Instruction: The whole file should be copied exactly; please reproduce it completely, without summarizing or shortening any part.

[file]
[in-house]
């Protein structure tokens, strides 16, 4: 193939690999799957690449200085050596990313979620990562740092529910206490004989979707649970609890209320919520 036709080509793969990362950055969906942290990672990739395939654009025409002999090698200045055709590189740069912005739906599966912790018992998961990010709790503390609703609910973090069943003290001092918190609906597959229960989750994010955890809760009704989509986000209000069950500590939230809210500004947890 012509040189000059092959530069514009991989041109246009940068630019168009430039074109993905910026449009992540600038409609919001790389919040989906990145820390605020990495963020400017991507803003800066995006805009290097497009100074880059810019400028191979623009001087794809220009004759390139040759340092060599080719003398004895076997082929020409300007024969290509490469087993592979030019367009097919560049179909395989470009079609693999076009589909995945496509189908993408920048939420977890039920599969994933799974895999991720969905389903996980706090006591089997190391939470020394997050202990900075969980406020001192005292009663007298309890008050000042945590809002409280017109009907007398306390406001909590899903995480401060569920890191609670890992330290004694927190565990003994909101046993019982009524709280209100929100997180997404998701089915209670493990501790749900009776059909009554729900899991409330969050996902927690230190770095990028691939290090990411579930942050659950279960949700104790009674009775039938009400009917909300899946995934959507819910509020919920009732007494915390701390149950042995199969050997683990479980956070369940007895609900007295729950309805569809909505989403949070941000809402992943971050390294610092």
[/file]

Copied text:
[in-house]
């Protein structure tokens, strides 16, 4: 193939690999799957690449200085050596990313979620990562740092529910206490004989979707649970609890209320919520 036709080509793969990362950055969906942290990672990739395939654009025409002999090698200045055709590189740069912005739906599966912790018992998961990010709790503390609703609910973090069943003290001092918190609906597959229960989750994010955890809760009704989509986000209000069950500590939230809210500004947890 012509040189000059092959530069514009991989041109246009940068630019168009430039074109993905910026449009992540600038409609919001790389919040989906990145820390605020990495963020400017991507803003800066995006805009290097497009100074880059810019400028191979623009001087794809220009004759390139040759340092060599080719003398004895076997082929020409300007024969290509490469087993592979030019367009097919560049179909395989470009079609693999076009589909995945496509189908993408920048939420977890039920599969994933799974895999991720969905389903996980706090006591089997190391939470020394997050202990900075969980406020001192005292009663007298309890008050000042945590809002409280017109009907007398306390406001909590899903995480401060569920890191609670890992330290004694927190565990003994909101046993019982009524709280209100929100997180997404998701089915209670493990501790749900009776059909009554729900899991409330969050996902927690230190770095990028691939290090990411579930942050659950279960949700104790009674009775039938009400009917909300899946995934959507819910509020919920009732007494915390701390149950042995199969050997683990479980956070369940007895609900007295729950309805569809909505989403949070941000809402992943971050390294610092």